When we think of a group of people who enthusiastically utilize the latest in technology, we don't tend to think of the Amish. They shun cars, photography and wars. But the Amish communities of America have taken to solar power in a big way. And I'm not just talking about using the solar energy to make sun tea. Wired Magazine reports that 80% of Ohio's Amish community has gone solar.
Separate From the World
Why would Amish use solar panels? They aren't allowed to use any electricity, aren't they? Actually, they are allowed to use electricity in certain circumstances, depending on what order (or denomination) of Amish they are.
For example, this writer used to live in Lancaster County (and I am a relative to the owners of the Dairy Queen featured in the movie "Witness"). My car's mechanic - was Amish. He never drove, but he could take a car apart and put it back together better than a corps of Army engineers. His garage had a very impressive array of electric drills. Electricity is allowed for work or for absolute survival, but is not allowed for frivolous home use or just for mere entertainment.
I wonder if my old car mechanic is still in business. Last I heard his son was taking over. I bet that they are using solar panels instead of the electrical generators or gasoline powered engines. My old car mechanic was not hooked up to the Lancaster's electrical grid, following the usual Amish determination to be separate from the world (from Romans 12:2, "And be not conformed to this world...")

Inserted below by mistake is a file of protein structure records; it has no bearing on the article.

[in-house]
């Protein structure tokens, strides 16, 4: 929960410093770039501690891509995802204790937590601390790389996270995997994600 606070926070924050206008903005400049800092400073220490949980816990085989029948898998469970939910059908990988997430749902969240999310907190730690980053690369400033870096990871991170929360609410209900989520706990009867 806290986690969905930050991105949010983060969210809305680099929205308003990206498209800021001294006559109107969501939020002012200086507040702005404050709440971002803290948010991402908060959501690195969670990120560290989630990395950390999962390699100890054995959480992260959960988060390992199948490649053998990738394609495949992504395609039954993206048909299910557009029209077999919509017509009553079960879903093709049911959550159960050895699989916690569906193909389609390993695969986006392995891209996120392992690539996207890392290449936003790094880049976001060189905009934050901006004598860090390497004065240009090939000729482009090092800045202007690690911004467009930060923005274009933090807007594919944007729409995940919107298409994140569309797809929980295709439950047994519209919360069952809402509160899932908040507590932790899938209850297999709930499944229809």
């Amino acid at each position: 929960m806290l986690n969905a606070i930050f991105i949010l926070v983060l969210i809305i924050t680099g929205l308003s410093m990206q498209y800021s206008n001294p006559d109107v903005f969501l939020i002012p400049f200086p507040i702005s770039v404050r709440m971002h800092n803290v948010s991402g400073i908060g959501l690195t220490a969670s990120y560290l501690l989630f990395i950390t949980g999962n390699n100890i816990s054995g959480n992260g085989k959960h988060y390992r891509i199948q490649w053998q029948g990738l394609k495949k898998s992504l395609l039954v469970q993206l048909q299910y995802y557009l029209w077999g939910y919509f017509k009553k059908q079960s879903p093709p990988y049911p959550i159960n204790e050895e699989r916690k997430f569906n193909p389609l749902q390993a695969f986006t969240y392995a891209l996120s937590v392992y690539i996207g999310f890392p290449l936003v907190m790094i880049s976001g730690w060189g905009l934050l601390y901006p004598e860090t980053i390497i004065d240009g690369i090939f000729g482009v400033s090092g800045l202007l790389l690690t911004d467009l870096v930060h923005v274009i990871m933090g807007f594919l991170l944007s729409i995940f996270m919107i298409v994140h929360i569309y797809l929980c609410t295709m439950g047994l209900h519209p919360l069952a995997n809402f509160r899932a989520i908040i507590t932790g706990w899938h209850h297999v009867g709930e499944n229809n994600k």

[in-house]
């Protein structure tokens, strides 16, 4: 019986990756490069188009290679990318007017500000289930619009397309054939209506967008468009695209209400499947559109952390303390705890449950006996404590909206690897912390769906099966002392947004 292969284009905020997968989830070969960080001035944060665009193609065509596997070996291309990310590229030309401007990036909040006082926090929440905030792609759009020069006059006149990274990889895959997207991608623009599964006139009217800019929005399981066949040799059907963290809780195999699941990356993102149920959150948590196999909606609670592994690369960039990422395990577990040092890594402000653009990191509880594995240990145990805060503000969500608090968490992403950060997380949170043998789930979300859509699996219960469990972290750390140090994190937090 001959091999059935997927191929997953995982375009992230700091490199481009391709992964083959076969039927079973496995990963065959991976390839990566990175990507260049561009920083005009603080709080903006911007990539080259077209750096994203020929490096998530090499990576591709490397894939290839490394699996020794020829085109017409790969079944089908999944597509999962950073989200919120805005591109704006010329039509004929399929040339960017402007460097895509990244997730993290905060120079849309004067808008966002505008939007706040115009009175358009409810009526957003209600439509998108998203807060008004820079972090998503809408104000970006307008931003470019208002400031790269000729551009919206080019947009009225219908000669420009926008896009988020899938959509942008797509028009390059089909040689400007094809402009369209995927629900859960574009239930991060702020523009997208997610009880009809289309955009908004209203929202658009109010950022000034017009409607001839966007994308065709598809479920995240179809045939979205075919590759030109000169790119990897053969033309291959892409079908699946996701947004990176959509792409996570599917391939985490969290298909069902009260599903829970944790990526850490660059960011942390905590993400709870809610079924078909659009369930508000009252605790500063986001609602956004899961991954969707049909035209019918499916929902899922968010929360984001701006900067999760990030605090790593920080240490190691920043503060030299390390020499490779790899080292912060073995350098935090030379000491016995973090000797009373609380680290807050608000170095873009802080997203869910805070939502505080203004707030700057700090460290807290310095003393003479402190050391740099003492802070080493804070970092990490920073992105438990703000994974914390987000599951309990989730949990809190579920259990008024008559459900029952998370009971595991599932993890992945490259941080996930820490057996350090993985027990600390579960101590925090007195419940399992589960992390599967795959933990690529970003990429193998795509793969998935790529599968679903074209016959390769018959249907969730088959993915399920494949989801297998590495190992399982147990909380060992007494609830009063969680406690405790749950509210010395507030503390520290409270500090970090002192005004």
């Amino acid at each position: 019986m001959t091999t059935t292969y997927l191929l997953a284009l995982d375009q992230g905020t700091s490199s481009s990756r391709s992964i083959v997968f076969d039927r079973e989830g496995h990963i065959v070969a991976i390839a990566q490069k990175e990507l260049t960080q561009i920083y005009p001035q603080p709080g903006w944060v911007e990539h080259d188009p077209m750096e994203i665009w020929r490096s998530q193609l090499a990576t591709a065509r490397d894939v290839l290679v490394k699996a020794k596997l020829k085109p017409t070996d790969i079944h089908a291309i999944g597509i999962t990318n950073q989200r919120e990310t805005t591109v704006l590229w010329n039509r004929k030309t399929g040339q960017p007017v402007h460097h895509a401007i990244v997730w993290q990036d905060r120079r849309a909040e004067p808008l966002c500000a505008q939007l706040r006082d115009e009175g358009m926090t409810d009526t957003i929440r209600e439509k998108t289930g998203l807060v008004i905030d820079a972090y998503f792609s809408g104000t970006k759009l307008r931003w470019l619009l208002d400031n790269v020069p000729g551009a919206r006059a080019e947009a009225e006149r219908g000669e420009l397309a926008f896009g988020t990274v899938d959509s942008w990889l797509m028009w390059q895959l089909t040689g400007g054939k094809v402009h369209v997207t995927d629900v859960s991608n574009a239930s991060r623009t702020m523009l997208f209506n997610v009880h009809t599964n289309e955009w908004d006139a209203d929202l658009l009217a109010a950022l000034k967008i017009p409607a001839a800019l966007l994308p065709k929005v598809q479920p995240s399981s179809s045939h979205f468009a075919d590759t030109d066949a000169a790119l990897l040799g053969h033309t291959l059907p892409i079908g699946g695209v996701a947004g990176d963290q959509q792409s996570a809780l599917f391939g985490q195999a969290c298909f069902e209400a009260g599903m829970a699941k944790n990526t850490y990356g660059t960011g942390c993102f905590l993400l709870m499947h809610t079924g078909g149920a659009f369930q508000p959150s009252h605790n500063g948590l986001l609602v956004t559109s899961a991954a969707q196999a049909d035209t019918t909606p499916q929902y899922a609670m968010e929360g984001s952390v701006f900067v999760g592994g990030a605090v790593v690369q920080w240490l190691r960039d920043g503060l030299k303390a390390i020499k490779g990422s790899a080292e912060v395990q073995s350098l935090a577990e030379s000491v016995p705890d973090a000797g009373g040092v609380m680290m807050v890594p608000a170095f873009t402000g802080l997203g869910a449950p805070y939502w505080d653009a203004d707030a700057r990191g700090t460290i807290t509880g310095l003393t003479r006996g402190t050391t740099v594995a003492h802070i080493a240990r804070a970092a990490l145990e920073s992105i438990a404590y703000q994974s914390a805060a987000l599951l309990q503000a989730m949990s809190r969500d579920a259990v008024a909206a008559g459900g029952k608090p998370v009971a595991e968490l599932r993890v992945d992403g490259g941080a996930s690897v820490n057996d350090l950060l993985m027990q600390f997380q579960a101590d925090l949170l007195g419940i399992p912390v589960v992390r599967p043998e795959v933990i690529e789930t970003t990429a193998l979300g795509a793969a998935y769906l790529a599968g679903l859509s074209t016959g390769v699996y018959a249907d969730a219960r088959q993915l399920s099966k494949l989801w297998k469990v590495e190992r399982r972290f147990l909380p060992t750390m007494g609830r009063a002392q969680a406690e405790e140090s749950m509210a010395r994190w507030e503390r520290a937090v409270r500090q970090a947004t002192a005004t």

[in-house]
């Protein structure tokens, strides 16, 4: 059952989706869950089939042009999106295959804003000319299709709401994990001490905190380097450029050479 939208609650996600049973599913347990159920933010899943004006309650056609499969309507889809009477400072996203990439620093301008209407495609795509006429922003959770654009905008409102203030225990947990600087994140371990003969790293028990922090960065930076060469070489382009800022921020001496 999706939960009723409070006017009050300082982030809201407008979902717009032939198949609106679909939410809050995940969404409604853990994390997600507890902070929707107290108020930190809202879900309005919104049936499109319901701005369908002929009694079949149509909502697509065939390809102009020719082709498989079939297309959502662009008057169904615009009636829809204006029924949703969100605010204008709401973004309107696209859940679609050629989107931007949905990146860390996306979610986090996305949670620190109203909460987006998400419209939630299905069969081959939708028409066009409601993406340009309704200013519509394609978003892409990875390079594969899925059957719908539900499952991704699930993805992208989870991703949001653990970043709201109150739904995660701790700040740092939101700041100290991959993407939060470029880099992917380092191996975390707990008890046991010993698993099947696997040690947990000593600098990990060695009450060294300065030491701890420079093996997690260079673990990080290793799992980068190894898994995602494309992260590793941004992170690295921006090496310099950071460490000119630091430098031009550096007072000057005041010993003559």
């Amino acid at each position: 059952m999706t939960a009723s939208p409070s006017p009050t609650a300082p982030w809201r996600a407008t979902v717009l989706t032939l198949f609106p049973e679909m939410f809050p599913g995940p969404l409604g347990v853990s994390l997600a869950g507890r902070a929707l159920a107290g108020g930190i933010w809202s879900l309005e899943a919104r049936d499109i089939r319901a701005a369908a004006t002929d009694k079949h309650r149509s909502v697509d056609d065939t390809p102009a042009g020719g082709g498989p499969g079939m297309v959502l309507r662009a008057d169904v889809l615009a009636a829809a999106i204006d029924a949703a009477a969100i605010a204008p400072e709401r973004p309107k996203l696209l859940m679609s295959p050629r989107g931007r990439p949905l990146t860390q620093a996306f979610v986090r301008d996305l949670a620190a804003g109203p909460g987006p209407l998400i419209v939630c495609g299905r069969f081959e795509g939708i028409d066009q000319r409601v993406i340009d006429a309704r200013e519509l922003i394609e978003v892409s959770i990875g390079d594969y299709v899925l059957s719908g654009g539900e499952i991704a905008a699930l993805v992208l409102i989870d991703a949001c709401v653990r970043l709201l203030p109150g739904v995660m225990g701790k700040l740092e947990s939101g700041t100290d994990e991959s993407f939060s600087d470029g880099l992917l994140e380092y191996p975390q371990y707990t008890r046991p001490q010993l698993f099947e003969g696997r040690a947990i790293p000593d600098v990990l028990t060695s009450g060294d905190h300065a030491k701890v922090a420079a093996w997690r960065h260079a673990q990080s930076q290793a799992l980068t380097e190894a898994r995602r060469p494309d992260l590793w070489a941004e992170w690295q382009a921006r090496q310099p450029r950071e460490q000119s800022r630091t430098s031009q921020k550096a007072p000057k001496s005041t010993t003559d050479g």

Amish Solar Panels
Not only do the Amish use solar panels and fluorescent bulbs, but some also make solar panels. Some have even switched from traditional marketable skills like cabinetmaking in order to make solar panels, push mowers and solar powered products for both the Amish and "the English" (everyone else who is not Amish, no matter what country you are from).
In order to use solar power, the washing machine or even the old gas-powered generators, many orders of Amish ask their bishops whether it would be allowable. The answer is usually yes, provided the electricity is to be used for business and not for pleasure.
Apparently, the bishops had a good sense of future world events. Sales of Amish crafts, livestock and produce are down, except for the Amish solar panel businesses.